Editor’s Note: Today, November 5, 2019, is Election Day. We thought it apropos to publish this report now, as it is on the 2019 Congressional Research Institute for Social Work and Policy (CRISP) Political Boot Camp and Media Training. It was held July 8 – 11, at Trinity Washington University in Washington D.C. This is the third year of the camp, under the direction of CRISP President Charles E. Lewis, Jr. Three University at Buffalo School of Social Work (UBSSW) students, Kristen Hibit, Hector Chaidez Ruacho, and Whitney Marris participated. All will receive their MSW degree in 2020. Below are edited accounts of their reflections on the Boot Camp.
Kristen currently works as an Immigrant Work Specialist at New York State Department of Labor, Division of Immigrants Policies and Affairs. She provides workers’ rights education and services to immigrant workers and helps agricultural businesses understand labor law compliance. Previously, Kristen worked with refugee populations in employment services and developed business partnerships to facilitate and support the employment of refugees.
The CRISP Political Boot Camp & Media Training was one of the best trainings that I have attended in my professional career. I would like to first and foremost thank University at Buffalo Social of Social Work (UBSSW) for selecting me and two of my colleagues to attend the robust week of training in Washington DC. I am excited to bring the knowledge and contagious energy that I gained from this experience back to our school and community. The training consisted of various topics including campaigning, building a public narrative, leadership styles, political social work, communications/ media, fundraising and leading a public discourse. I attended the training is because I am interested in working within the public sector to inform policy and advocate for systemic change. I also strongly believe that in order to do so, social workers must know how to engage with elected officials to advocate for change. I did not have any expectations and I wondered if I wasn’t “political” enough to be in this space because I have no intentions running for office, but to my surprise, I was EXACTLY where I needed to be and I left with so much more than I could have ever anticipated. Not only do I have a better sense of self and belonging, but I also gained a whole network of social workers and have a clearer vision of the direction I’d like to take my social work practice. Here are some of my takeaways:
Self, Us, Now
Storytelling is powerful—it informs, entertains and persuades people. But most importantly OUR stories are powerful because we can use it as a way to connect people. It is important that we are able to craft and articulate our stories effectively in the work that we do to connect people and to get people to invest in the matters that we care about. Together we practiced developing our story and messaging through an exercise called “Self, Us, Now”. This sequence is effective in any work that you are doing—whether you are giving a quick elevator speech, lobbying for a specific issue, asking for donations or funding, building a campaign, mobilizing communities, engaging in public discourse etc. When you develop “self,” consider the stories that you can share that will enable others to understand you. What has led you to be the person you are? Why do you have a personal interest? What is the purpose behind your call to leadership? In considering “us”, what values and aspirations do you share with your audience? What stories do you share that express these values? And finally, the “now”, how can you act together to achieve a proposed outcome? Why should your audience have urgency and commitment to your vision?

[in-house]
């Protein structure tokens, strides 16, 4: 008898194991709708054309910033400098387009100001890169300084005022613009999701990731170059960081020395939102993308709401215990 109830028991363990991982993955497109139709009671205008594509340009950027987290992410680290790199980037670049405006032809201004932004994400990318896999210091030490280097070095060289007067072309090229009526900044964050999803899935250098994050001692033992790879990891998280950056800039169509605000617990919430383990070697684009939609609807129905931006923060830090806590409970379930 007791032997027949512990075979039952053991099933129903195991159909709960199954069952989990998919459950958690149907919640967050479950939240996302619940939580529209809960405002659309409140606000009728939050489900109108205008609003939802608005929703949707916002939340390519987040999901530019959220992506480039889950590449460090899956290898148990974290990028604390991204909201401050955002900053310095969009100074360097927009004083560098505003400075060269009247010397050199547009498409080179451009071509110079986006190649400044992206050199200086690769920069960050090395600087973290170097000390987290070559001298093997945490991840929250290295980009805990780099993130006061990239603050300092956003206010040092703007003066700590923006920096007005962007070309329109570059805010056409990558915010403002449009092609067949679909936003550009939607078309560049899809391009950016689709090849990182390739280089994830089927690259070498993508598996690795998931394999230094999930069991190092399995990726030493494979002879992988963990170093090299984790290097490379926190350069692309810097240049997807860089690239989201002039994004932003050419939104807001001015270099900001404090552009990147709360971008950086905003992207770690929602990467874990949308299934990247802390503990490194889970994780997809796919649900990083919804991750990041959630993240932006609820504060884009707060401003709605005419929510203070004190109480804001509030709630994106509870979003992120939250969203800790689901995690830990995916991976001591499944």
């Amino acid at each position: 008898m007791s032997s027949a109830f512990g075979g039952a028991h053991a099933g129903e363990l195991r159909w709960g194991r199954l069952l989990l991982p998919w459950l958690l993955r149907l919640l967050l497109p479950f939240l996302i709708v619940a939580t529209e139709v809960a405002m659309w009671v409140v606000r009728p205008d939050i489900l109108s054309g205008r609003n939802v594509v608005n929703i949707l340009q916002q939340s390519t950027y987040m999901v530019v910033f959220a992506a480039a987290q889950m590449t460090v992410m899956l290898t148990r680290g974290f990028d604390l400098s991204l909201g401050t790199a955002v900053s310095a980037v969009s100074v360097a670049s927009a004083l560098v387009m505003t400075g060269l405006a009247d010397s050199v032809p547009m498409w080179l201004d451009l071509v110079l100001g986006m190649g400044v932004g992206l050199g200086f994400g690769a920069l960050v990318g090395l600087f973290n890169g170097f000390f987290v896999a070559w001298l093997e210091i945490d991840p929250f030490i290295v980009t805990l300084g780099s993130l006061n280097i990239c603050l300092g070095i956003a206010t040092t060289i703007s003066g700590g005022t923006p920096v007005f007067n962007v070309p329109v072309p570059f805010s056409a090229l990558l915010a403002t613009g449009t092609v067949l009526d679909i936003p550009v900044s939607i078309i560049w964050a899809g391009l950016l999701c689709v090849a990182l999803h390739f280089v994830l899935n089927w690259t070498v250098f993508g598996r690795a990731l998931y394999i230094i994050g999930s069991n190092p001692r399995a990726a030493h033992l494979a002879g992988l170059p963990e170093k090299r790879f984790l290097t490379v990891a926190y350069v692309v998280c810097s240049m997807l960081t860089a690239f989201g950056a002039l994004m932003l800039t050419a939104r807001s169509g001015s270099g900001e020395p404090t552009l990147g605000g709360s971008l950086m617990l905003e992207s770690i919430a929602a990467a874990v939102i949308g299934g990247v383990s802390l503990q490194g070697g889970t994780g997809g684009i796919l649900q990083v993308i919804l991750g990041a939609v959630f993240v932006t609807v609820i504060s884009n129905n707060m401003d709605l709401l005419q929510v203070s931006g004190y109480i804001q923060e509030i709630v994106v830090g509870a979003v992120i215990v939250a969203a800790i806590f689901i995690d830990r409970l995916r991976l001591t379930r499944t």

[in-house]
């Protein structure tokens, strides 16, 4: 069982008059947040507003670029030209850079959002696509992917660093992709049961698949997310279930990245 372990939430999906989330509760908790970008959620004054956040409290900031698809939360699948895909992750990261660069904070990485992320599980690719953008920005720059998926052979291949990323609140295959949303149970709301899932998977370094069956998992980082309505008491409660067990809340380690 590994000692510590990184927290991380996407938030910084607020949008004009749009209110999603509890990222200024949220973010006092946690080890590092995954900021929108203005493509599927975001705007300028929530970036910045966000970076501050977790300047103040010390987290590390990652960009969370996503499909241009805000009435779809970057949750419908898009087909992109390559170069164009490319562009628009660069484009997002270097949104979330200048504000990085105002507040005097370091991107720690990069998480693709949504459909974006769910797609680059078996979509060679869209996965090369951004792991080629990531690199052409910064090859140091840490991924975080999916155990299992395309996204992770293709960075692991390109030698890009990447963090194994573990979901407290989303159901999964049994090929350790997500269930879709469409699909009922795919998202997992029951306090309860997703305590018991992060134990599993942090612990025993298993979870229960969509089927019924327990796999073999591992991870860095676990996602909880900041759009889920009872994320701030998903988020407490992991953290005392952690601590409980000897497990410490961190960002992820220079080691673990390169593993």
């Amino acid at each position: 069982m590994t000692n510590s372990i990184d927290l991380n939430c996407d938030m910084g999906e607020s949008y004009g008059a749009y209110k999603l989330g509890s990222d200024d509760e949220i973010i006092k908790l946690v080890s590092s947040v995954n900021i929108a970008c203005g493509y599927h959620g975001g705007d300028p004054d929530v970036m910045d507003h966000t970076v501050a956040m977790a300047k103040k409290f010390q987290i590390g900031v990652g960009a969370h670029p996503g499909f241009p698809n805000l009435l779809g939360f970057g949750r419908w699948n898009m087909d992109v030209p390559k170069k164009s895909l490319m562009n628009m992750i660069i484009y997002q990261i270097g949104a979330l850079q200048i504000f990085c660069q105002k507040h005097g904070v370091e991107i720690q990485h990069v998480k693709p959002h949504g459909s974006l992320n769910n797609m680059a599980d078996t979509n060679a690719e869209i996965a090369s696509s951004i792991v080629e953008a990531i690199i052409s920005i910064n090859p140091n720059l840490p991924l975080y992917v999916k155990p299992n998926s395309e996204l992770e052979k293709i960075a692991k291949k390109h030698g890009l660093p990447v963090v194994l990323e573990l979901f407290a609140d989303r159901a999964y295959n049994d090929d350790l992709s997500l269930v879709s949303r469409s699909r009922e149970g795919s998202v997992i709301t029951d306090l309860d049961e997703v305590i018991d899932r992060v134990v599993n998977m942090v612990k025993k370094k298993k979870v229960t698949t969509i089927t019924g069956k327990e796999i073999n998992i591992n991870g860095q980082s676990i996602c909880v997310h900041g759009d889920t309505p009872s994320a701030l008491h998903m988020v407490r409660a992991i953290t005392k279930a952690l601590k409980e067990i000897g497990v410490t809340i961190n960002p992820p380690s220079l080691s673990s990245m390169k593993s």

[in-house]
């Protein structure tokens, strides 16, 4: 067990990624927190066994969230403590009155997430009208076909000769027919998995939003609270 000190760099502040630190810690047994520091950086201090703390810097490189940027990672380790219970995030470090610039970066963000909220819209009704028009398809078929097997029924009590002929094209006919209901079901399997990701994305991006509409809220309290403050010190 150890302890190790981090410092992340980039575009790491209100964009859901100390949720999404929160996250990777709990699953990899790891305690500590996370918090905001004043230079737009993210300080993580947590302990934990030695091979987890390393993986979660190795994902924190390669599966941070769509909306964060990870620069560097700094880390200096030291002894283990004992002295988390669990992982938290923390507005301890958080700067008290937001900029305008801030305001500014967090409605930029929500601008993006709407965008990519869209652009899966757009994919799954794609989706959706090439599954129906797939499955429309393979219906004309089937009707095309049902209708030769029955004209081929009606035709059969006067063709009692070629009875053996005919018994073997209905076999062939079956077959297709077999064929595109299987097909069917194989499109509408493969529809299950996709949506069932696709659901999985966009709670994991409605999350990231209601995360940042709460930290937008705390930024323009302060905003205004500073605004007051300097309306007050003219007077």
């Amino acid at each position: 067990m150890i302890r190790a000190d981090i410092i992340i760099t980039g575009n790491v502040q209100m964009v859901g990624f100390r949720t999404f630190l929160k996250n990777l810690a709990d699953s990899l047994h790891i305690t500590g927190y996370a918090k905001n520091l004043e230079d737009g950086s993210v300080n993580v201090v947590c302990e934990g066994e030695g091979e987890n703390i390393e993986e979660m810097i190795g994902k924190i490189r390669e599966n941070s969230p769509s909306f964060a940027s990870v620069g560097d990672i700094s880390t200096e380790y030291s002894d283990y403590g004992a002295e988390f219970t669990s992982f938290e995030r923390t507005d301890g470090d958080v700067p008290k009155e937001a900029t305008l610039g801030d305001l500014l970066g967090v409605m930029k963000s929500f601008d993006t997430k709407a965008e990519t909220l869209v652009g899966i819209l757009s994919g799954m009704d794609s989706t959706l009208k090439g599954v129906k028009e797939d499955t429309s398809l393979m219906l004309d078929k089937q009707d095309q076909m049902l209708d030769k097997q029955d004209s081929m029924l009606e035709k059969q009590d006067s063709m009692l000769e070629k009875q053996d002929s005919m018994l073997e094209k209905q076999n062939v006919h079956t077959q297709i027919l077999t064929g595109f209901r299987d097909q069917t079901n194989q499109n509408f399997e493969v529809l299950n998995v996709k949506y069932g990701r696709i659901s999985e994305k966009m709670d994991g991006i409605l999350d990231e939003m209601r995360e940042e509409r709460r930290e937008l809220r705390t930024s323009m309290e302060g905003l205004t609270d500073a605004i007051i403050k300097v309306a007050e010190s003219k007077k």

Engage the public with your story
The idea of storytelling and messaging was a core component of the entire training. I think of storytelling as soft diplomacy, but I’ve always had a challenge in telling my own; nor did I think mine was very important. However, after digging deep and taking time to practice with my cohort in one-on-one sessions, I found that the repetition made it much easier to relate why what I have to say is important and how others can relate to it. What Jason Green, former Associate Counsel to President Obama, said about storytelling really resonated with me and I will take this forward in my social work practice: “You are the PhD of you. You have a unique collection of stories and because of your experience, we need that more than anything else. It is your responsibility to engage with the public with your story.”
Kristen Hibit, Jason Green, Whitney Marris, Hector Chaidez (Photo courtesy of K. Hibit)
Bringing It Home
When people ask what I am studying my response has always been, “Social work, but not the clinical kind of social work you’re thinking, that is really important too. Macro social work looks at policies and impacts on communities and human rights issues on a larger scale.” It is always such a mouth full. However, now I can respond simply with, “Political Social Work!” The session on political social work was a true “calling home” moment for me and I found the perfect description of what I want to do. We heard from Suzanne Pritzker, MSW, PhD (University of Houston School of School Work, and co-author, with Shannon R. Lane, of “Political Social Work: Using Power to Create Social Change,” the first political social work text of its kind), who focuses on political barriers to civic engagement. The NASW Code of Ethics requires social workers to engage in social and political action for social justice and human rights; therefore, this is our innate field of expertise. The clinical skills that we learn such as reframing, using active listening, supporting self-determination etc. all are applied to political social work when we engage in public spaces. Every CRISP Boot Camp speaker underlined the fact that, with our skill set, WE ARE qualified to be in these spaces. Social workers SHOULD be at forefront of politics and policies and we MUST be at the table because we uniquely incorporate service, justice, integrity, respect for the dignity of individuals and promotion of the importance of human relationships.